There’s nothing inherently wrong with the idea that is the re-make. Technologies change, aesthetics evolve, old fans age and young minds emerge which are fresh for the molding. A good re-make can actually pay homage to the old whilst enticing potential audiences with something new. Now, I’m having a hard time coming up with such a remake off the top of my head, but I’m sure they exist, okay?
All the preambling aside… I thought I would mind the Berserk remakes more than I actually did. Other than Griffith’s lip gloss fetish and the mysterious 50 Shades of Light-Skinned they pulled on Casca it wasn’t all that bad.
I knew what was coming, but still it was a nice little trip down memory lane.
It’d be pretty difficult to argue that imaging and motion software for animation hasn’t gotten more precise over the years. I know we all have our preferences, and there’s a lot to be said about the style and aesthetics of 80s and 90s (some folks would even include 70s) anime.
Personally, I tend to be all about the newest looks. (I still cannot bring myself to like the look of Neon Genesis Evangelion, for example. Sorry, not sorry). So on that score alone The Golden Age Arc was nice to look at. Barring the Casca and Griffith’s lips scenario, there was definite visual improvement.
It’s Berserk, at the end of the day. If you liked grimdark before Stark heads started rolling all over Westeros, then Berserk is probably right up your alley.
Berserk’s motto would likely be: there are no happy endings only stories whose tragedies haven’t yet come to fruition.
There’s not much that I can say which wouldn’t be spoilerific, so let me just say that the storytelling really doesn’t give you much room to be disappointed. All that being said though –
But why? (4/10)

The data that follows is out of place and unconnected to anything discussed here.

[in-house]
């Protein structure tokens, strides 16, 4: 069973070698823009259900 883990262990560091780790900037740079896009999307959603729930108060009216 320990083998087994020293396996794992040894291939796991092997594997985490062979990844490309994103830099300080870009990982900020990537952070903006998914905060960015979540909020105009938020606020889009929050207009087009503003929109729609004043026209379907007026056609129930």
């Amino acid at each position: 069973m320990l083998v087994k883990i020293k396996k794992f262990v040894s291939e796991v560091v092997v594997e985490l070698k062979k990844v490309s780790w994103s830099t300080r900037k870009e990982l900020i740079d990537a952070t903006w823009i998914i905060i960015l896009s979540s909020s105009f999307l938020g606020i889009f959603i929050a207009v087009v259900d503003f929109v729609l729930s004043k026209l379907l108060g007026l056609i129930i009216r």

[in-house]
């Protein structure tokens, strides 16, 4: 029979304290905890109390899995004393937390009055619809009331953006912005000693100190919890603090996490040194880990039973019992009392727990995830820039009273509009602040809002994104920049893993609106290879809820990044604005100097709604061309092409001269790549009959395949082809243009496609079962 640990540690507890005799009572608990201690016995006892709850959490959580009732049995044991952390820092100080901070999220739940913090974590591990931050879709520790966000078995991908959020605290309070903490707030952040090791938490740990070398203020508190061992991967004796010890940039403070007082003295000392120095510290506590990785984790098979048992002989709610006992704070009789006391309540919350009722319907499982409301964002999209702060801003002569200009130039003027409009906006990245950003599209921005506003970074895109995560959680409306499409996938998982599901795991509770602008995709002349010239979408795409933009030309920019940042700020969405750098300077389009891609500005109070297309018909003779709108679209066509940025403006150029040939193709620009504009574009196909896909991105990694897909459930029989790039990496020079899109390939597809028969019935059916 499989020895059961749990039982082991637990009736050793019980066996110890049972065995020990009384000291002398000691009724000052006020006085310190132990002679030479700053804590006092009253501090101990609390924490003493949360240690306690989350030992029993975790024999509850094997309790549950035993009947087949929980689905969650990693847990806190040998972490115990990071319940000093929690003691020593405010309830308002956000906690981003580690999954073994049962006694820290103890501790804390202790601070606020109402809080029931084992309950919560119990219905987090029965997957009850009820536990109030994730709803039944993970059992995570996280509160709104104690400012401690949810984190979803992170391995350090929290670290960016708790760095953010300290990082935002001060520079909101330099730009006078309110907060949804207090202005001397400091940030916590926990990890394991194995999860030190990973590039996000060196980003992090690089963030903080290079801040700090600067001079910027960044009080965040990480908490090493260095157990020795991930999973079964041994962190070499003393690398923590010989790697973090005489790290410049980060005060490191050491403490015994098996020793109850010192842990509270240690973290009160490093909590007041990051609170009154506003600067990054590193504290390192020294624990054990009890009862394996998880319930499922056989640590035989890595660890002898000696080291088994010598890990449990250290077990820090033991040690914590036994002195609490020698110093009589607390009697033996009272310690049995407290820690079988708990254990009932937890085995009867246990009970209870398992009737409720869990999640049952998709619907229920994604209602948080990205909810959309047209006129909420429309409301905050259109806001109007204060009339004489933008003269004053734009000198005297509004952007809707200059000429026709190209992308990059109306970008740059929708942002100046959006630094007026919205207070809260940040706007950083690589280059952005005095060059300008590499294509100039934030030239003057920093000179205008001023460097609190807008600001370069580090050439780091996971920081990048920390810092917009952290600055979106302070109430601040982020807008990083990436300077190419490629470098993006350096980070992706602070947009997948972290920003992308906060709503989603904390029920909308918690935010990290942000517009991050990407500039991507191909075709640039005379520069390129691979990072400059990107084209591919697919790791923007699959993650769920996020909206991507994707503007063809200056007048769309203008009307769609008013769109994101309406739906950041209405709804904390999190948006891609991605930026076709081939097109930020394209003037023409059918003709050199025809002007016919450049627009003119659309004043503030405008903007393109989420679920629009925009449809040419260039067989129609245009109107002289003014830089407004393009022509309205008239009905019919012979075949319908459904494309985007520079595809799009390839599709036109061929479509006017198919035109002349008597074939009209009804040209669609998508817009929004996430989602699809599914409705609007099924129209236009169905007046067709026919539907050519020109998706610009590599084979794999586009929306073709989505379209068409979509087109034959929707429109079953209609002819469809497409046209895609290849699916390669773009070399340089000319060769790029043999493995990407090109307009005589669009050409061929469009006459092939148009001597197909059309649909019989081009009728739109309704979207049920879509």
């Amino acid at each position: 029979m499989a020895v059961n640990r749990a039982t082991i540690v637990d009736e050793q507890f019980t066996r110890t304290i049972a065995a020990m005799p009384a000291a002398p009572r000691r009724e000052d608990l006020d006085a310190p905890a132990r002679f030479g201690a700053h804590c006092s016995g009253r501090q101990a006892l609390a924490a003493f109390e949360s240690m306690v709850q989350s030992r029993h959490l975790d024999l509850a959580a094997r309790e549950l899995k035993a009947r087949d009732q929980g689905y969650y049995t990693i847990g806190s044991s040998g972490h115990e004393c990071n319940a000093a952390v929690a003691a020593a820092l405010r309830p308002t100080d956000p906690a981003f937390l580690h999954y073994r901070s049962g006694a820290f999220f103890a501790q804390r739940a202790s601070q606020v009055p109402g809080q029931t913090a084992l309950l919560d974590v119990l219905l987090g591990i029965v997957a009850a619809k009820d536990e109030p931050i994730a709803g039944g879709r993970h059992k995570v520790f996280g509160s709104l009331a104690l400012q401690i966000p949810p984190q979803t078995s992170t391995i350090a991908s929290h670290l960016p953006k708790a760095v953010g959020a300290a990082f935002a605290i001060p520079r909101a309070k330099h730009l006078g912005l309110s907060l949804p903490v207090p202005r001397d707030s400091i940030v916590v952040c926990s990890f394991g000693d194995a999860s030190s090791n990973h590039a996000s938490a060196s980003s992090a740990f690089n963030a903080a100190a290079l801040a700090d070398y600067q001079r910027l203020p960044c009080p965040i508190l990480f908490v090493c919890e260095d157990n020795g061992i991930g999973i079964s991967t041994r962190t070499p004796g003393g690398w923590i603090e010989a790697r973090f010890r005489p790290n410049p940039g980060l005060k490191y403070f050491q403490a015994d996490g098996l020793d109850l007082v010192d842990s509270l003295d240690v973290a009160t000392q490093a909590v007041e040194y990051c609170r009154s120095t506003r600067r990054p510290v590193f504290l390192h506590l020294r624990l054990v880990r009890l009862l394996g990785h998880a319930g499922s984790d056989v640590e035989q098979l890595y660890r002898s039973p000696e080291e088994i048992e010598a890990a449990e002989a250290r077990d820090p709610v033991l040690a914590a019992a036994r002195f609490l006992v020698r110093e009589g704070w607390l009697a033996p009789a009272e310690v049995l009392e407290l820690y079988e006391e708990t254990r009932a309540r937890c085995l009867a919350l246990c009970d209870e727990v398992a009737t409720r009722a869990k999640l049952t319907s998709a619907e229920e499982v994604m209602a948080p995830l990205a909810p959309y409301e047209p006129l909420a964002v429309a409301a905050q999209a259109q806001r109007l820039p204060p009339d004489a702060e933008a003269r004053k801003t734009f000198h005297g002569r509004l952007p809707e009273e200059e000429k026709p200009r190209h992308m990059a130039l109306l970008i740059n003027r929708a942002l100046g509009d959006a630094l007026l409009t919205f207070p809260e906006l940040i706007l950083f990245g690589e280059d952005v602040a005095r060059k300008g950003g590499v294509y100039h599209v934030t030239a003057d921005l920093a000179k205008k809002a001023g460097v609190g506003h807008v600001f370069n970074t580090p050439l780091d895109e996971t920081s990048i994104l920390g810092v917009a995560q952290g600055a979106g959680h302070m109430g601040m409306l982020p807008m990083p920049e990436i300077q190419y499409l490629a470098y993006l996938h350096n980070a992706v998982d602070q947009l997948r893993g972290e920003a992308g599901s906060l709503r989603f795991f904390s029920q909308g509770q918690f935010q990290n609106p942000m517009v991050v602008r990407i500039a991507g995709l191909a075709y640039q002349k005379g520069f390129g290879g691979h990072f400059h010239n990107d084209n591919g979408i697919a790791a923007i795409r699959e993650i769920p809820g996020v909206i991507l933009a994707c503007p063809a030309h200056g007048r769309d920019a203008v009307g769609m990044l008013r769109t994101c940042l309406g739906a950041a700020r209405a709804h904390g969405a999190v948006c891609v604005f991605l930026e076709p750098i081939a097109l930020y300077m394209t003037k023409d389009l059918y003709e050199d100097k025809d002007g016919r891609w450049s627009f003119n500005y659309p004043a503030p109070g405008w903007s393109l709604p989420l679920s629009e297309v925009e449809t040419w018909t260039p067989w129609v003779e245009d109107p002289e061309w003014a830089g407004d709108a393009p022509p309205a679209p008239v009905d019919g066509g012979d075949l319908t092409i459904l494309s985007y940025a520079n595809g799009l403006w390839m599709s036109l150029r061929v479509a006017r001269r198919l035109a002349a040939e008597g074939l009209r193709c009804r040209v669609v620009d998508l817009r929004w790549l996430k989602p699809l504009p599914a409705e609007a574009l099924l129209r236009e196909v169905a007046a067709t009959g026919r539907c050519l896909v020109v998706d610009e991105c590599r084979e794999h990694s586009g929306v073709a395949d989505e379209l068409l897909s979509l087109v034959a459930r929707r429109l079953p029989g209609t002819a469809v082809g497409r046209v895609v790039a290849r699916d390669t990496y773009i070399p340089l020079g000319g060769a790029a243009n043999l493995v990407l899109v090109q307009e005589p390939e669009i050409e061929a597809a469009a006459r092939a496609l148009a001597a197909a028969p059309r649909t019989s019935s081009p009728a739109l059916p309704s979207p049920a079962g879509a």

– These movies didn’t need to happen.
The fact they didn’t veer wildly off the tracks and that they may or may not be an aesthetic improvement on the originals and may or may not offer equally compelling character depth is besides the point. To each their merry, geeky own, after all. The point is that if I’m ever to recommend Berserk to anyone I would quite emphatically insist that they ensure they’re watching the earlier series and not the new movies.
It’s because there’s something about the gritty soul of the story that the new movies missed with all their lush colours and lip gloss. I can’t quite put my finger on it (and of course this is totally subjective) but what I watched didn’t really feel like Berserk until some way into the final movie.
At the end of the day I finished all three films and they’re not the worst thing to happen to either anime (I’d wager Attack On Titan’s live action version is going to snatch that crown) or to your life. Can you live without them? Yes. If you’re bored should you watch them? Sure, it’s better than watching Jupiter Ascending.
Recommendation: If you’ve ever wondered what it’s like to watch something that’s epic but still leaves you feeling a little underwhelmed then these movies will do it for you.